and wool are the main material used in Afghanistan.The men wear a thigh-length, long-sleeved shirt which is belted at the
waist with a skirt effect to the lower half. A sleeveless waistcoat is worn over the shirt and there are loose fitting white
trousers. Another form of dress is the long-sleeved, ankle-length 'chupan'. This is a long coat made in wool, often white
in color and worn by the mountain people in the winter season. The chupan is worn over loosely fitting jackets and trousers,
or is wrapped round the body like a cloak.
Women wear the Chadri,
which covers a woman from head to foot, with a latticed slit for the eyes, is made of cotton in shades of blue, brown, black.
In the rural parts, women working on the land dispense with this, but cover their faces in the presence of a stranger. The
women near Pakistan's border wear long, full trousers, often red in color, with a loose, long-sleeved tunic dress, rather
like the kameez, together with a draped head scarf. This is the basis of many of the women's costumes and the tunic varies
in length and design. In the northern areas striped material is used, often dyed red from madder or in shades of blue and
brown. Loose sleeveless, hip-length jackets are worn in full-length striped coat for warmth. A white head scarf signifies
the married status.
In the winter,
thick woolen, hand-knitted stockings are worn with leather boots. Children and adults wear sandals or a form of boot as protection
against the rough mountainous ground or earth. The hide comes from the Yak, which is found throughout the highlands of central
Asia. In the cities, the open toe sandals is very common and sometimes shoes with up-pointed toes are seen.
Bozkushi is a game that dates itself
into Afghan antiquity. The name bozkushi, literally translated means "goat killing" suggest it was derived from hunting mountain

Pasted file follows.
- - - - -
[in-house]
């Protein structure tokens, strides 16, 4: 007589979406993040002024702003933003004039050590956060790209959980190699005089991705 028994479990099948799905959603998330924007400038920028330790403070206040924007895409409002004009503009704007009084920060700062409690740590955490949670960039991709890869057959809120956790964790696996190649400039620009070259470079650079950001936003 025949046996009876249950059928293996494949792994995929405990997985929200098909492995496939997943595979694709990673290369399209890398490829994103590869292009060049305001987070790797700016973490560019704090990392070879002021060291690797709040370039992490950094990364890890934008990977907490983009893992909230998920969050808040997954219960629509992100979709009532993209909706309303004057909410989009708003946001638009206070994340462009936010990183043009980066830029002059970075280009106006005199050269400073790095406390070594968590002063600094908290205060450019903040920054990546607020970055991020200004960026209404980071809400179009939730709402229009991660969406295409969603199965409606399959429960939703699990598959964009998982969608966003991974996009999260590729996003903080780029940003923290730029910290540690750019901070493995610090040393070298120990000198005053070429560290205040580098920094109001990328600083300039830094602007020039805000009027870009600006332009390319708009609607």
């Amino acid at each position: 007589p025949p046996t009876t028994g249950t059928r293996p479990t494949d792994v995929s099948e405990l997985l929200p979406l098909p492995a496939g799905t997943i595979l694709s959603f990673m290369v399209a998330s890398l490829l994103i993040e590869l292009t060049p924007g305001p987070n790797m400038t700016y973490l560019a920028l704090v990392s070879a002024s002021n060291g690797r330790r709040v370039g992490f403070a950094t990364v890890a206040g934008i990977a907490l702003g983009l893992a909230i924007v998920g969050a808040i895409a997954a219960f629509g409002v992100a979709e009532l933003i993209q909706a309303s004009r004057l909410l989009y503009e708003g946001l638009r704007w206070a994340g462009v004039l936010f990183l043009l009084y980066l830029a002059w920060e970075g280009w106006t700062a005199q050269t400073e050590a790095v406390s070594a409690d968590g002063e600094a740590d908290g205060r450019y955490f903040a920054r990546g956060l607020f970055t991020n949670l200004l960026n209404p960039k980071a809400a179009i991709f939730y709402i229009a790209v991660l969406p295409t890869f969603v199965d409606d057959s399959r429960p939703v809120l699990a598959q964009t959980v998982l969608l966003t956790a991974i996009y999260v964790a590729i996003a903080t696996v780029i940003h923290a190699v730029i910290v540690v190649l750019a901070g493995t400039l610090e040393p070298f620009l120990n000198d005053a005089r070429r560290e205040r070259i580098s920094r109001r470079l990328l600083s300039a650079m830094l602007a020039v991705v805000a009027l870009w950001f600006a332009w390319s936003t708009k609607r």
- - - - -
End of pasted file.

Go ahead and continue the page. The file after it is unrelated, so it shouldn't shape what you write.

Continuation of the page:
goats by champions on horseback. Today the rider (or team) who is able to pitch a dead calf across a goal line first wins.
The game may last as long as a week and is as free-wheeling as the Afghan spirit.
Bozkushi horses require special
training in order to be successful in the game. Should the rider be thrown or dismount, the horse waits. A trained horse will
gallop with terrific speed as soon as the horseman snatches the areas of a calf in order to gain an edge in the game. The
horses are said toenjoy the game as much as the riders. The price of trained horses range Afs. 20,000 and Afs. 100,000 in pre-jihad Afghanis. If one was to pay in a more valuable
international currency, they could be had today for between $700.00 and $2,500.00.
Bozkushi horses are fed oats at
regular intervals. A few days prior to bozkushi, the trainer keeps the horse hungry for part of the day and rides it daily
a fairly long distance. This is meant to soften the horse and make it slightly lean to avoid busting when under excessive
Horsemen call their animals after
their natural color. For instance, a grey horse is called "t'Aragh"; an ash blond horse is referred to as "samand"; a red
horse as "jayran"; and a white one as "qezel" or "boze". Bozkushi horsemen wear thick hats, quilted dresses, long boots and
wind strong scarves around their waists.
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